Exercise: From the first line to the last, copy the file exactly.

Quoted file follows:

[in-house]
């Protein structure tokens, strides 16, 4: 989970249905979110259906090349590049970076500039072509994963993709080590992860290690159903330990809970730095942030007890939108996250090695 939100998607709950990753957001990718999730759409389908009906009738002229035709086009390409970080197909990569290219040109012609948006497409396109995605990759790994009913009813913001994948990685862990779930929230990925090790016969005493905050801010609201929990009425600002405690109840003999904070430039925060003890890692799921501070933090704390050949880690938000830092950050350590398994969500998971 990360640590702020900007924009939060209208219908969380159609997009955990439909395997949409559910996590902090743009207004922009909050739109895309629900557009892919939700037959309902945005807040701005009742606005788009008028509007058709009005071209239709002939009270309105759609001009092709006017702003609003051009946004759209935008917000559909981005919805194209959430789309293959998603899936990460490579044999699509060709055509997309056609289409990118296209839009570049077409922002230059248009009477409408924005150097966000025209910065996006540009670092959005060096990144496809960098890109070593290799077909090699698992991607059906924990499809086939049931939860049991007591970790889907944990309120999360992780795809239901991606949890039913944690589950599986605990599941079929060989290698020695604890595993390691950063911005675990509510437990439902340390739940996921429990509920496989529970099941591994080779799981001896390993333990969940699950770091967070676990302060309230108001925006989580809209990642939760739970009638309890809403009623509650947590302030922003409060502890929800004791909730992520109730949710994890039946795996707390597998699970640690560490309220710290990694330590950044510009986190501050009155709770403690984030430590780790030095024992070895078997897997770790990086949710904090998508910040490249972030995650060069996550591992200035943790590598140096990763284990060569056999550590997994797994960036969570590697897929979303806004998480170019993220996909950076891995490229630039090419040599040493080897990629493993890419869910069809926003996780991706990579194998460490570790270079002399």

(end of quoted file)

[in-house]
């Protein structure tokens, strides 16, 4: 989970249905979110259906090349590049970076500039072509994963993709080590992860290690159903330990809970730095942030007890939108996250090695 939100998607709950990753957001990718999730759409389908009906009738002229035709086009390409970080197909990569290219040109012609948006497409396109995605990759790994009913009813913001994948990685862990779930929230990925090790016969005493905050801010609201929990009425600002405690109840003999904070430039925060003890890692799921501070933090704390050949880690938000830092950050350590398994969500998971 990360640590702020900007924009939060209208219908969380159609997009955990439909395997949409559910996590902090743009207004922009909050739109895309629900557009892919939700037959309902945005807040701005009742606005788009008028509007058709009005071209239709002939009270309105759609001009092709006017702003609003051009946004759209935008917000559909981005919805194209959430789309293959998603899936990460490579044999699509060709055509997309056609289409990118296209839009570049077409922002230059248009009477409408924005150097966000025209910065996006540009670092959005060096990144496809960098890109070593290799077909090699698992991607059906924990499809086939049931939860049991007591970790889907944990309120999360992780795809239901991606949890039913944690589950599986605990599941079929060989290698020695604890595993390691950063911005675990509510437990439902340390739940996921429990509920496989529970099941591994080779799981001896390993333990969940699950770091967070676990302060309230108001925006989580809209990642939760739970009638309890809403009623509650947590302030922003409060502890929800004791909730992520109730949710994890039946795996707390597998699970640690560490309220710290990694330590950044510009986190501050009155709770403690984030430590780790030095024992070895078997897997770790990086949710904090998508910040490249972030995650060069996550591992200035943790590598140096990763284990060569056999550590997994797994960036969570590697897929979303806004998480170019993220996909950076891995490229630039090419040599040493080897990629493993890419869910069809926003996780991706990579194998460490570790270079002399």